A recent decision of the High Court in the Republic of Ireland has endorsed the use of predictive coding for a disclosure exercise, rejecting the opposing party’s insistence on a linear manual review of all the keyword responsive documents and its arguments that this form of technology assisted document review was not compatible with the relevant disclosure obligations: Irish Bank Resolution Corporation Limited & Ors v Sean Quinn & Ors  IEHC 175.
Predictive coding has been endorsed and even advocated by the US courts since 2012. In this period, US case law has moved beyond Magistrate Judge Andrew Peck’s initial decision in Da Silva Moore v. Publicis Group, 287 F.R.D. 182 (S.D.N.Y. Feb. 24, 2012) agreeing to the use of predictive coding (which was the main decision referred to by the Irish High Court) to his more recent 2015 decision in Rio Tinto Plc v. Vale S.A., 1:14-cv-3042 (S.D.N.Y. Mar. 2, 2015) in which he remarked that “In the three years since Da Silva Moore, the case law has developed to the point that it is now black letter law that where the producing party wants to utilize [technology assisted review] for document review, courts will permit it.”
To date, however, predictive coding has been used relatively infrequently in English litigation, though Herbert Smith Freehills has used it in a number of matters on behalf of our clients. The recent Irish decision appears to be the first endorsement of the technology by courts in Europe. Celina McGregor, a senior associate in our London office, and Alan Simpson, deputy practice group lead (disputes) in our Belfast office, outline the decision below.
Predictive coding uses a combination of technology and manual document review. The document review software applies algorithms to human reviewers’ coding decisions to suggest similar documents for review. In doing so, the system prioritises those documents which it believes are most likely to be relevant, which are then reviewed by human reviewers. The purpose of the process is to identify the documents relevant to the case while reducing the time and cost of the review by reducing the number of irrelevant documents. Predictive coding is seen as potentially beneficial in large-scale disclosure exercises where linear review of documents, using only keyword searches to limit the volume, may not be feasible or proportionate.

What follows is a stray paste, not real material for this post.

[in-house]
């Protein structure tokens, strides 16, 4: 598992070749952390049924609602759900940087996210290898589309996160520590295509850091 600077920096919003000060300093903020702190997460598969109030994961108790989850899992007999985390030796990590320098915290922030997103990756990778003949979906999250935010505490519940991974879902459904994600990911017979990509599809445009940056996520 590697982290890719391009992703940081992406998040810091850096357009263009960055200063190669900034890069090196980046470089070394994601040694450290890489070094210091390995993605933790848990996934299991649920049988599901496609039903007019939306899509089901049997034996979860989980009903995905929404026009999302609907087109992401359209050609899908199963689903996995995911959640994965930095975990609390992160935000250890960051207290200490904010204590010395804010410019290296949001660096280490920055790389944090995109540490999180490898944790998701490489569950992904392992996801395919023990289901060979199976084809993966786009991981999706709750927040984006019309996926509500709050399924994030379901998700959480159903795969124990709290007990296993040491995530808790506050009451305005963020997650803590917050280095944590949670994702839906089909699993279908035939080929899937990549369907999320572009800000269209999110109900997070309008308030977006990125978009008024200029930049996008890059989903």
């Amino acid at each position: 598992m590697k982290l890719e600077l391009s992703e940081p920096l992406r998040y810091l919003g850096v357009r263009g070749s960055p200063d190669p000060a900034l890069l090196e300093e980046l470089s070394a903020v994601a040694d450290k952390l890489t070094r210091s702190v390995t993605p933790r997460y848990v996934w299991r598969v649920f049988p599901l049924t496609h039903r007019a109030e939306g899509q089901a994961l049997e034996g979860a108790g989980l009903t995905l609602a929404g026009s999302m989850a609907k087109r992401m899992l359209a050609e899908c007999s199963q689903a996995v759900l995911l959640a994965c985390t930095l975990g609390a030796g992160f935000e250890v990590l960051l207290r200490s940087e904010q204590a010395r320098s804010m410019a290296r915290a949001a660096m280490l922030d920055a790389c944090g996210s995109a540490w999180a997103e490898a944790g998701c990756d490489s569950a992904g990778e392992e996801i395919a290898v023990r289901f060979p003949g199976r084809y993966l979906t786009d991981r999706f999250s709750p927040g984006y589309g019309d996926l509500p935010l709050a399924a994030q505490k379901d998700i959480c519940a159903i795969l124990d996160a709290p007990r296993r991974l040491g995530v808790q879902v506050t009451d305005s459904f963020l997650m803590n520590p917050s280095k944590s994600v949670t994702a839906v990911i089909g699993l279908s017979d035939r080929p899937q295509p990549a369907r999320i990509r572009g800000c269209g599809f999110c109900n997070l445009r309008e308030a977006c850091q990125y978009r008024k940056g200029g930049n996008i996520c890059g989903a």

In his judgment, Mr Justice Fullam held that:
- The evidence establishes that in disclosure of large data sets, technology assisted review using predictive coding is at least as accurate as, and probably more accurate than, a manual or linear review for identifying relevant documents.
- No method of identification is guaranteed to return all relevant documents, but studies presented to the court showed that predictive coding fared better on all measures than manual review.
- Even if predictive coding were no more effective than manual review, it would still allow for a more expeditious and economical disclosure process, because of the ability to reduce the number of irrelevant documents for review.
- The predictive coding process must contain appropriate checks and balances which render each stage capable of independent verification.
- The court was therefore satisfied that, provided the process has sufficient transparency, technology assisted review using predictive coding discharges a party’s disclosure obligations under the Rules of the Superior Courts in Ireland.
The court rejected arguments by the opposing party that a failure to capture 100% of relevant documents meant that predictive coding was not compatible with the disclosing party’s obligations, that it was not suitable for data sets of fewer than one million documents, or that it would not lead to any savings in cost or time.
The case is further evidence of growing judicial approval of predictive coding in jurisdictions around the world. The Irish court’s ruling that predictive coding allows for “a more expeditious and economical disclosure process” sits squarely with the principle of proportionality in the Civil Procedure Rules.
There has not yet been a reported decision in which the English courts have been asked to direct the use of predictive coding in the face of an opponent’s insistence upon a linear review of documents. The trends from other jurisdictions suggest that when this does happen, in an appropriate case, a ruling in favour of the technology can be expected. However, what is not clear is how the English courts will approach the important related decisions as to the methodology that should be applied to any predictive coding exercise, including the level of transparency, quality control, and appropriate checks and balances.